2012/5/22 Stephen P. King <stephe...@charter.net>

>  On 5/21/2012 3:49 PM, Quentin Anciaux wrote:
>
>
>
> 2012/5/21 Stephen P. King <stephe...@charter.net>
>
>>  On 5/21/2012 7:54 AM, Quentin Anciaux wrote:
>>
>>
>>
>> 2012/5/21 Stephen P. King <stephe...@charter.net>
>>
>>> On 5/21/2012 1:55 AM, Quentin Anciaux wrote:
>>>
>>>> No it's not a computation, it arises because at every step,
>>>> computations diverge into new sets of infinite computations, giving rise to
>>>> the 1p indeterminacy.
>>>>
>>>> Quentin
>>>>
>>>>   Hi Quentin,
>>>
>>>    So could we agree that the idea that the universe is
>>> defined/determined ab initio ("in the beginning") is refuted by this?
>>>
>>>
>>>
>> I don't know what you mean here... but in comp the universe per se does
>> not exist, it emerges from computations and is not an object by itself
>> (independent of computations).
>>
>>
>>  Dear Quentin,
>>
>>     My interest is philosophy so I am asking questions in an attempt to
>> learn about peoples ideas. Now I am learning about yours. Your sentence
>> here implies to me that only "objects" (considered as capable of being
>> separate and isolated from all others) can "exist". Only "objects" exist
>> and not, for example, processes. Is this correct?
>>
>
> No, it depends what you mean by existing. When I say "in comp the universe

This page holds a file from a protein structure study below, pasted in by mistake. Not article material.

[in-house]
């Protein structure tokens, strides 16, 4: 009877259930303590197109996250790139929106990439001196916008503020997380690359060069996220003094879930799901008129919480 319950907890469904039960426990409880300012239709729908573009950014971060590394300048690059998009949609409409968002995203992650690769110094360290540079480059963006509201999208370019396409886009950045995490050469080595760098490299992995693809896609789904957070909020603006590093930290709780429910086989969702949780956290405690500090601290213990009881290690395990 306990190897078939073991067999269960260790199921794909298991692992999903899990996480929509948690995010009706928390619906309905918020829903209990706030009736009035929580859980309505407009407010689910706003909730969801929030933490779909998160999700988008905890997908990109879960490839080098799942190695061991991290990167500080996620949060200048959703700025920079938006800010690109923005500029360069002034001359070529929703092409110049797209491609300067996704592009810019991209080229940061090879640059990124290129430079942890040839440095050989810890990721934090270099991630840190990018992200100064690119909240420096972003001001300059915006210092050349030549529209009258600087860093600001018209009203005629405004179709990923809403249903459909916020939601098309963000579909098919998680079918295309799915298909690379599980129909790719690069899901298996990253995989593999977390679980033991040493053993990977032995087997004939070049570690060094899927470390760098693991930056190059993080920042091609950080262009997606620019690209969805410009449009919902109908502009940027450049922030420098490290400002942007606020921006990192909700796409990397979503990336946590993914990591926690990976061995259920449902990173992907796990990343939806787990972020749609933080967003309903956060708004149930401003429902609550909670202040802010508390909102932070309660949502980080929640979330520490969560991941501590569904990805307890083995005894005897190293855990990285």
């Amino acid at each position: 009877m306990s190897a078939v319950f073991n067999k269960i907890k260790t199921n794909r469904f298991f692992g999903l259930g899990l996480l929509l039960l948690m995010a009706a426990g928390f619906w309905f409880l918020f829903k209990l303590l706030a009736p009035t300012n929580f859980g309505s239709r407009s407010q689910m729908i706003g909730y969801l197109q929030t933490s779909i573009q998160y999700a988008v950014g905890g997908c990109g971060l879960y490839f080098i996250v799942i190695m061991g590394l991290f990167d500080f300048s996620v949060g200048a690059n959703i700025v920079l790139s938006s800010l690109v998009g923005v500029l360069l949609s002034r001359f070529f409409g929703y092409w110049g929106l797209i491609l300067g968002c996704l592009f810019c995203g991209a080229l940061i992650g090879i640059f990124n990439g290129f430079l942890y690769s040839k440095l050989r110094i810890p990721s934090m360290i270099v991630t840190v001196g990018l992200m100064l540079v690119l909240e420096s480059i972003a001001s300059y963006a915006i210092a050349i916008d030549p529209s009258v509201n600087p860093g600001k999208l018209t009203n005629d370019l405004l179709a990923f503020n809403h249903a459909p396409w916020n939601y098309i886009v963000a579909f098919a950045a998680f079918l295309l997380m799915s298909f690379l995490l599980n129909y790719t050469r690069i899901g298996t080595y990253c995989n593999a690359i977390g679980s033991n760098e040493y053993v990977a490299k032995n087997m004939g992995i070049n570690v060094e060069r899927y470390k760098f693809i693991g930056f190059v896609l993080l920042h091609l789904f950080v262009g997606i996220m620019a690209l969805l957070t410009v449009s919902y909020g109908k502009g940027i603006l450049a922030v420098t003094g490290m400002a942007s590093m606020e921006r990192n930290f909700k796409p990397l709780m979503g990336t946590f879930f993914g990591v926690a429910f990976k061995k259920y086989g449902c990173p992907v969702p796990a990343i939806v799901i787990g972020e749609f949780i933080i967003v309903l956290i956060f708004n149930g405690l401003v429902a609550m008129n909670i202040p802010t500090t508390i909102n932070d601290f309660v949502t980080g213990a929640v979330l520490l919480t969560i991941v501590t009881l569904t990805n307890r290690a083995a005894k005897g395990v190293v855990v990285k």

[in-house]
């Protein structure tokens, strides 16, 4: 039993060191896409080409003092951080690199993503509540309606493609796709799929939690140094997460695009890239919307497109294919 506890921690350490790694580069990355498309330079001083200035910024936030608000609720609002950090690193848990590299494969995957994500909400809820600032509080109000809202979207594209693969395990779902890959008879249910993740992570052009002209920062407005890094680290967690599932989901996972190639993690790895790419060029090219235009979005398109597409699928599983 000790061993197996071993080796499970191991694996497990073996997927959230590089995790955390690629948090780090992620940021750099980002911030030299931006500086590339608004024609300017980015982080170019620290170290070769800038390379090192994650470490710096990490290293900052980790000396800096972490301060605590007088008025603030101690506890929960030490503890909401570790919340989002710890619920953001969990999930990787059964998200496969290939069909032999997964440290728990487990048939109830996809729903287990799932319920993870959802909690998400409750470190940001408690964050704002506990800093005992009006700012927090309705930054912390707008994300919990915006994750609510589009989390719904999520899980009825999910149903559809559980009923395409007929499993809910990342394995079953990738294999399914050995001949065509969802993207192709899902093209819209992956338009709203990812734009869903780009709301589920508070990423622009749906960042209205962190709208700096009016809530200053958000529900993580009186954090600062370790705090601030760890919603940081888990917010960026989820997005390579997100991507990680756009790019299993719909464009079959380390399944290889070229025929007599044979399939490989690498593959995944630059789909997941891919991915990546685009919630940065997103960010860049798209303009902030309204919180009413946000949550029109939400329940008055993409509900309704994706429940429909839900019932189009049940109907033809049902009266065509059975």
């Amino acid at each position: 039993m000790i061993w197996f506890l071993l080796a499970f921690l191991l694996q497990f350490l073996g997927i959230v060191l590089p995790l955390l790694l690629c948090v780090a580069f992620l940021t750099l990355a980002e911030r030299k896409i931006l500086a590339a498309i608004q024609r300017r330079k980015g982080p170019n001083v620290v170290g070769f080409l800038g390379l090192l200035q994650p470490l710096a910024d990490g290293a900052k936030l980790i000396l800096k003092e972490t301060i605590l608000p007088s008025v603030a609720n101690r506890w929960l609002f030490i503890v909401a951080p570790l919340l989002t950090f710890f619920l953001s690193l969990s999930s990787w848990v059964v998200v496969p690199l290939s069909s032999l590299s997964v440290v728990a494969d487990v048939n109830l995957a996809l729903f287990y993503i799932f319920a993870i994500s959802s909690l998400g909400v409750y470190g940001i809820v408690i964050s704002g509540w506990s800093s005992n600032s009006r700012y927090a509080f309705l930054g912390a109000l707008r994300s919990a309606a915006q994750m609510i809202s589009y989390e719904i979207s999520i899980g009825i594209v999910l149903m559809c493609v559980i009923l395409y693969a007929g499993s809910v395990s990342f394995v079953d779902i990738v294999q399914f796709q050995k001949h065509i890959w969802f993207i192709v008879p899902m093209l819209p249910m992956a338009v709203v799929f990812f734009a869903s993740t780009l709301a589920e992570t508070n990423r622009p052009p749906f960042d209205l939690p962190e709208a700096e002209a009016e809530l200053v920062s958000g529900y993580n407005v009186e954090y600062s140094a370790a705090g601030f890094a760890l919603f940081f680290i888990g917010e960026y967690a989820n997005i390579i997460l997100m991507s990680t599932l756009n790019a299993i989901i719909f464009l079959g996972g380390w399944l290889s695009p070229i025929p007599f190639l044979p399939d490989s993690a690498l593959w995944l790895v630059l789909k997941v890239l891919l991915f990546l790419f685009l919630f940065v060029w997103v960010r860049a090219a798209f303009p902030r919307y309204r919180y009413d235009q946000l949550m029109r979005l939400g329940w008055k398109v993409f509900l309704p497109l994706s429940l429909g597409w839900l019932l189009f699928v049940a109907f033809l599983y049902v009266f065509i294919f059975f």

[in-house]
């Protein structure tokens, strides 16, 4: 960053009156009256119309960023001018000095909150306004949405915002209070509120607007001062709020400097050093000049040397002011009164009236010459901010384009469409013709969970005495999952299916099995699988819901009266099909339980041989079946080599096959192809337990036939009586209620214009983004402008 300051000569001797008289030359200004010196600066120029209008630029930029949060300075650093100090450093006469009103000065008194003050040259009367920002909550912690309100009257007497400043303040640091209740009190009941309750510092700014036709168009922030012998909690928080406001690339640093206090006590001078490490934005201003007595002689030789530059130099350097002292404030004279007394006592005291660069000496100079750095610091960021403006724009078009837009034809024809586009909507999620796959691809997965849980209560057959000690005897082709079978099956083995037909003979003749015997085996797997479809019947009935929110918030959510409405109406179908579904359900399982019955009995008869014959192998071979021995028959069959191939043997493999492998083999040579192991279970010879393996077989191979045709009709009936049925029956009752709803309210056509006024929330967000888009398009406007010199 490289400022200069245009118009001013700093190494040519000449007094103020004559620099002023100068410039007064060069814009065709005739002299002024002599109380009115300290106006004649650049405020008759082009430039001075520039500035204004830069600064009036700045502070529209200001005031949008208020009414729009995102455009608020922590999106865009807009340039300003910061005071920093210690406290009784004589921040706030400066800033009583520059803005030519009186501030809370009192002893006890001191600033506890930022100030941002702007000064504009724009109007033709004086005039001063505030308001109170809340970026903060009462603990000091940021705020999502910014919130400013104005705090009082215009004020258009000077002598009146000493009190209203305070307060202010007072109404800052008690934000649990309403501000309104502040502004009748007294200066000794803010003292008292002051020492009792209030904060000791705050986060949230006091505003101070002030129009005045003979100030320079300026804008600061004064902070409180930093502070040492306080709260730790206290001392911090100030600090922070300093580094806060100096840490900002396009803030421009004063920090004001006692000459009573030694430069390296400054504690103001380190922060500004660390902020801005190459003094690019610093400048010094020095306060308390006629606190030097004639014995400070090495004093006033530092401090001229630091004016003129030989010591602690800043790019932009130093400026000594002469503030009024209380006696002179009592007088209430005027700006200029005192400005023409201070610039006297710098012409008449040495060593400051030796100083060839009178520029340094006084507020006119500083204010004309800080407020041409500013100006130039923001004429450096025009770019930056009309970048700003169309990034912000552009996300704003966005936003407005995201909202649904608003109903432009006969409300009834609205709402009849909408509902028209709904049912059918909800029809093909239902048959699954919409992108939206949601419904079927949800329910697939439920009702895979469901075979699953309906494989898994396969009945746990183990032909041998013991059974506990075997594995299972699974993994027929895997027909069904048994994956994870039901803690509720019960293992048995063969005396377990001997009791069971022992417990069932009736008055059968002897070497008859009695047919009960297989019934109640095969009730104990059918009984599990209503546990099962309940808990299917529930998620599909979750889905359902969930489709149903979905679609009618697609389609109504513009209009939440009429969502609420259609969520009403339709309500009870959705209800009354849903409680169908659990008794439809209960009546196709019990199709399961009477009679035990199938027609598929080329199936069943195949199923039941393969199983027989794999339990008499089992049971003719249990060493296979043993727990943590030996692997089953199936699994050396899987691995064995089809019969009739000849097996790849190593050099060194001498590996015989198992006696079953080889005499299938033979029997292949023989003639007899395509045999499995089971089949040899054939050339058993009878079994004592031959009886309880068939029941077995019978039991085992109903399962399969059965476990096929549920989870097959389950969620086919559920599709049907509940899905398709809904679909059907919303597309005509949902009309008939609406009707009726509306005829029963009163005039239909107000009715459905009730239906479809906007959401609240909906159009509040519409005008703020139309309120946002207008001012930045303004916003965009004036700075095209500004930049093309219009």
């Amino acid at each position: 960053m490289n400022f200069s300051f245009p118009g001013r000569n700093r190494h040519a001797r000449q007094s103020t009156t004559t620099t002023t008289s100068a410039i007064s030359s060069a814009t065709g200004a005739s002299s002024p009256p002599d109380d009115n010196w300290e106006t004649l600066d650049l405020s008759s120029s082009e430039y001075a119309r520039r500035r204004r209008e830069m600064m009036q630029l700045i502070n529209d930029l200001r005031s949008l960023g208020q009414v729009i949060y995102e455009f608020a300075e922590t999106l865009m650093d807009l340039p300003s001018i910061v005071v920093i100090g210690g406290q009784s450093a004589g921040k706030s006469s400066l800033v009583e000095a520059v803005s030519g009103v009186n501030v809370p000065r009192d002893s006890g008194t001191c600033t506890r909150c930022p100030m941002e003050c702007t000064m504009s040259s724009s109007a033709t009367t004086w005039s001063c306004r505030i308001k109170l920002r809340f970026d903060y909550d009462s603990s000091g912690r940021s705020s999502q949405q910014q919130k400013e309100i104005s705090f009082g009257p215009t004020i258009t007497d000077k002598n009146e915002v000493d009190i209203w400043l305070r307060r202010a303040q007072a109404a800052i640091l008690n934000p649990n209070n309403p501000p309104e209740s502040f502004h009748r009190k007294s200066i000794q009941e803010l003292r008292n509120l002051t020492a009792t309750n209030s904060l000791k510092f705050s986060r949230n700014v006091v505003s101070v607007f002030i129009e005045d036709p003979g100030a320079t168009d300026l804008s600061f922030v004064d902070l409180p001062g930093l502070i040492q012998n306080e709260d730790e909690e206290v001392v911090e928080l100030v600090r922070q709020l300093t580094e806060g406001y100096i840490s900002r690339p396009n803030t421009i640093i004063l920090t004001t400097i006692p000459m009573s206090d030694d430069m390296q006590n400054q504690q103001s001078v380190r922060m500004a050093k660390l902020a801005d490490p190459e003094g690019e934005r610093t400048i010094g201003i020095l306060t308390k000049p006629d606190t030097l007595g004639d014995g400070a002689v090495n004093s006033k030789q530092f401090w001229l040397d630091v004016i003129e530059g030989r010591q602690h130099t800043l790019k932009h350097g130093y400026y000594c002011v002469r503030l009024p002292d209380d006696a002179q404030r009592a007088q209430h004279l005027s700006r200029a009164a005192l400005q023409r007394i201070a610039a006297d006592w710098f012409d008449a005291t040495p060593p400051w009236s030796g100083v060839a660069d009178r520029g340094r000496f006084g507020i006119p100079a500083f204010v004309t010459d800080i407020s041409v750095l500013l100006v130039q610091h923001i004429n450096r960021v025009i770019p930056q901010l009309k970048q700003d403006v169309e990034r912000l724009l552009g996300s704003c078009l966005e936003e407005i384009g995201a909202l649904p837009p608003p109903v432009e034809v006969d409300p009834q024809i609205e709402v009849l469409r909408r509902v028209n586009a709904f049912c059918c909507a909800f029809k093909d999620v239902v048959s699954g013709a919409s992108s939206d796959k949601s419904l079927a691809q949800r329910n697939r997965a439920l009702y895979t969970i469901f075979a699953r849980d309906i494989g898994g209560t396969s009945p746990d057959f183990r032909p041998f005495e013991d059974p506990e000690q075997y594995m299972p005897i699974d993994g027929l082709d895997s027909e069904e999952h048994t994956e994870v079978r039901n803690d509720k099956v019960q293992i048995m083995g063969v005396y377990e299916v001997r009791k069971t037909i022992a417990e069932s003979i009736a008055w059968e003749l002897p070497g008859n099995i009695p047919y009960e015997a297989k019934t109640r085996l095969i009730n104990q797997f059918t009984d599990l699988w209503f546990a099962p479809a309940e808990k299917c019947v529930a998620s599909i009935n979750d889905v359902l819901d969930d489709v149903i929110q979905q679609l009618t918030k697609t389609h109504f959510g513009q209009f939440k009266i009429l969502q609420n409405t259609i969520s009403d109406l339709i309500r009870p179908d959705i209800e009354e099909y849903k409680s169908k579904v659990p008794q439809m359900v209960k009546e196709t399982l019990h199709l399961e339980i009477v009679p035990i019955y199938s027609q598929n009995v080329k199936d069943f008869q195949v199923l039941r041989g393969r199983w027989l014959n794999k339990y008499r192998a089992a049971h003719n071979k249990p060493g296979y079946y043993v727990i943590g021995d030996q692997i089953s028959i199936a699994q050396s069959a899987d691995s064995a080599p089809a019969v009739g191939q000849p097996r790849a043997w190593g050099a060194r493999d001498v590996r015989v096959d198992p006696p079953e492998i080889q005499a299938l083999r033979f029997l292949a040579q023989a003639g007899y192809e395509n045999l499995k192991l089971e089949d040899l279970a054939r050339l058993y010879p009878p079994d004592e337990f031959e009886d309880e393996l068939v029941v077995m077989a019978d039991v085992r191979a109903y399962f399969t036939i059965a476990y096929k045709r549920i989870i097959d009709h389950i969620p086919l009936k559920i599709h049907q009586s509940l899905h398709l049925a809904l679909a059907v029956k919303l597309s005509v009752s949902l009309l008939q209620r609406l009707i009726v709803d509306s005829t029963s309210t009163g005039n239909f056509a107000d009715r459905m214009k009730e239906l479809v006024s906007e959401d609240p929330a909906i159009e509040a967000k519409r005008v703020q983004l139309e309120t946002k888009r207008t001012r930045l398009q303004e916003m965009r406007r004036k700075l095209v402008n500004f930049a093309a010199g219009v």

> per se does not exist", I mean it does not exist ontologically as it emerge
> from computations. Existence means different thing at different level.
>
> Does a table exist ? It depends at which level you describe it.
>
>
> Dear Quentin,
>
>     I am trying to understand exactly how you think and define words.
>
>     By "exist"
>

Existence is dependent on the level of description, and can be seperated by
what exists ontologically and what exists epistemologically. So it depends
on the theory you use to define existence.

I would favor a theory which would define existence by what can be
experienced/observed. Maybe it's a lack of imagination, but I don't know
what it would mean for a thing to exist and never be observed/experienced.


> are you considering capacity of the referent of a word, say table, of
> being actually experiencing by anyone that might happen to be in its
> vecinity or otherwise capable of being causally affected by the presence
> and non-presence of the table?
>
>
>
> I still don't understand what you mean by "the idea that the universe is
> defined/determined ab initio ("in the beginning") is refuted by this".
>
> Regards,
> Quentin
>
>
>     Don't worry about that for now. Let us nail down what "existence" is
> first.
>
> --
> Onward!
>
> Stephen
>
> "Nature, to be commanded, must be obeyed."
> ~ Francis Bacon
>
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